Sweetwater Notes

A-h-h-h yes! My "Ode to Joy" for rural living. I move to Minden. The closest thing to town living that I have done in a longer time than I care to count. But, last night I had a close encounter of the first time, having never experienced this particular scenario, in all my years of country living.

Last night, I was busy unloading box after box of books and paper work, trying to set my office in order so I could work again. As I carted a bunch of empty boxes to the garage, I heard a strange scratching sound on the back outer door of the garage. Thinking it was the neighbor's Siamese cat, that I have yet to befriend, I flipped on the back outdoor light and cautiously cracked open the back door. I thank God for caution, on my part because, it took me a split second to realize I was looking at the business end of a skunk, poised and ready for the strike (or should I say spray?) Well, all I can say is, "You may be able to take the girl out of the country but you can never get this girl too far away from it, I guess." Whew! Too close for comfort this time.

And, speaking of close encounters, I guess our resident mountain lion is back from the higher elevations of the Pine Nuts and making itself at home again in TRE. This seems to be a yearly occurrence for residents as I had my first introduction to its visits within months of moving to TRE in July of 2003. Same one or an offspring? Don't know, but, I do know that at least one has made itself at home during the late summer to early fall every year since I have lived in TRE.

Wendy Francis, who raises Borzoi dogs and lives on Gray Hills Road said, "last night, (Sept. 13), my dogs were going nuts and wanted outside."

"With a fenced back yard, since we have Borzoi, I don't worry too much if a bear or coyote comes by, but, this morning we noticed a large paw print by our fence that looked like a big cat. I went to the Internet to see if our suspicions were correct, and yep, there was a mountain lion paw print by our fence. The print was a good 3.5 to 4 inches wide, so it's a fairly good sized cat. The only way we saw the print is because my husband just washed out some paint brushes that day and the ground was still wet," she said. "Now when 'my girls' want to go out at night, I'll make sure they go out together, safety in numbers, especially with Borzoi."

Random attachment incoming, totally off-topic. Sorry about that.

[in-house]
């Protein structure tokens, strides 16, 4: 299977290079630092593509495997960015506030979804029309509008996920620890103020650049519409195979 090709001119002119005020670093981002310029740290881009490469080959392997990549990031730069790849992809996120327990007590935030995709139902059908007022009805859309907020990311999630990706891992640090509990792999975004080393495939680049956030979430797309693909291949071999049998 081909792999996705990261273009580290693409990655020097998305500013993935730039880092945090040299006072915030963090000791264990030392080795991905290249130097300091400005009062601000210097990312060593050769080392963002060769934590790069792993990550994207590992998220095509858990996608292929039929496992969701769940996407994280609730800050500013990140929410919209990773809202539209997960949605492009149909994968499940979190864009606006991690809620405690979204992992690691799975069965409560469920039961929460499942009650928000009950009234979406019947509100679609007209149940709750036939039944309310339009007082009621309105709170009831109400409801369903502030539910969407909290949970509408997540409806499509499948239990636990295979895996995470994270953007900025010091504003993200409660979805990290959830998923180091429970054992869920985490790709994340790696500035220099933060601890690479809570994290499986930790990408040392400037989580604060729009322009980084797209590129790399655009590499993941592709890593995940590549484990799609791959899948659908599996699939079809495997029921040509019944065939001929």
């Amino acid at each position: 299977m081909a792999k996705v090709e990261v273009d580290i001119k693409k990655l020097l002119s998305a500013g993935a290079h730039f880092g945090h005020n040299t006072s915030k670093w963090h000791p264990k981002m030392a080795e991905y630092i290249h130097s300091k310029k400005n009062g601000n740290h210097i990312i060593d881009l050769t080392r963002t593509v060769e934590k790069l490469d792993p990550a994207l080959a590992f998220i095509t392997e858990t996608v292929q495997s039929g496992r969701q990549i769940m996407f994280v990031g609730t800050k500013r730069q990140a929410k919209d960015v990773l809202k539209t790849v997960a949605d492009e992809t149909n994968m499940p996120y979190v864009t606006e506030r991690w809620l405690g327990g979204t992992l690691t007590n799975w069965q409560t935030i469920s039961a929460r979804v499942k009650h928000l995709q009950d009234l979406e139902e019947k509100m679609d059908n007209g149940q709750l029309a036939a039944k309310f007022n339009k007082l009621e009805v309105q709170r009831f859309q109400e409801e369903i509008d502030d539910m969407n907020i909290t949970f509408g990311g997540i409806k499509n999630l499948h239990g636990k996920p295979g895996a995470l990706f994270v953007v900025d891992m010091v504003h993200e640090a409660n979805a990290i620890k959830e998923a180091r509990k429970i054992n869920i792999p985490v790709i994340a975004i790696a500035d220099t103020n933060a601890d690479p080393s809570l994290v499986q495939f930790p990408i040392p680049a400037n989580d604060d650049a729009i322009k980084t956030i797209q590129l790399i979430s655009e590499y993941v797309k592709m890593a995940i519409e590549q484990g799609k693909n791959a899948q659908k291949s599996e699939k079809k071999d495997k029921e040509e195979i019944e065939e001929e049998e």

So, whether it be TRE, Minden, Genoa or Johnson Lane, for as much as Douglas County has built up, it doesn't matter, we still live in a rural area. And, along with the rural beauty we all enjoy, we do need to share it with a variety of rural inhabitants. My "Pepé LePew" encounter last night should not have come as any great surprise to me as the big open fields of the Mack Ranch are only three blocks away from where I live now. The alley way between County Road and Mono Avenue has been ravaged many times in the last few weeks by a bear in search of a bedtime snack. Of course we are going to have four legged visitors. Douglas County is still a rural area and what we offer as humans... garbage cans, exposed pet food, etc., attracts most animals. This is not necessarily true for the mountain lion though.

After Wendy's mountain lion report, I called Nevada Division of Wildlife and spoke with Furbearer/Predator Specialist Kevin Lansford. He was kind enough to explain the do's and don'ts of living with our feline predators.

"Unlike bears, who search out the easy food source, lions are predators who's major preference in food source is deer. They are picky about what they eat, even after a kill as big as a deer, they only feed on it for about three days. Once it turns bad, they want nothing to do with it," he said. "The odds of being attacked by a mountain lion are as rare as getting struck by lightning...twice. Mountain lions are loners, secretive and usually don't hang around, for long, anywhere that is inhabited by humans."

A mountain lion attack on a human is usually the result of them protecting their young or their food source. The last known attack in Nevada, resulting in injury, was a woman in 1990.

"Of 80 percent sighting reports of mountain lion, only 20 percent turn out to really be a lion," he said.

For more mountain lion information go to Web site www.ndow.org and if you believe you have a mountain lion hanging around as a predation threat call the game warden dispatch at (775) 688-1331.

In the mean time...may our rural Nevada just keep on keepin' on.


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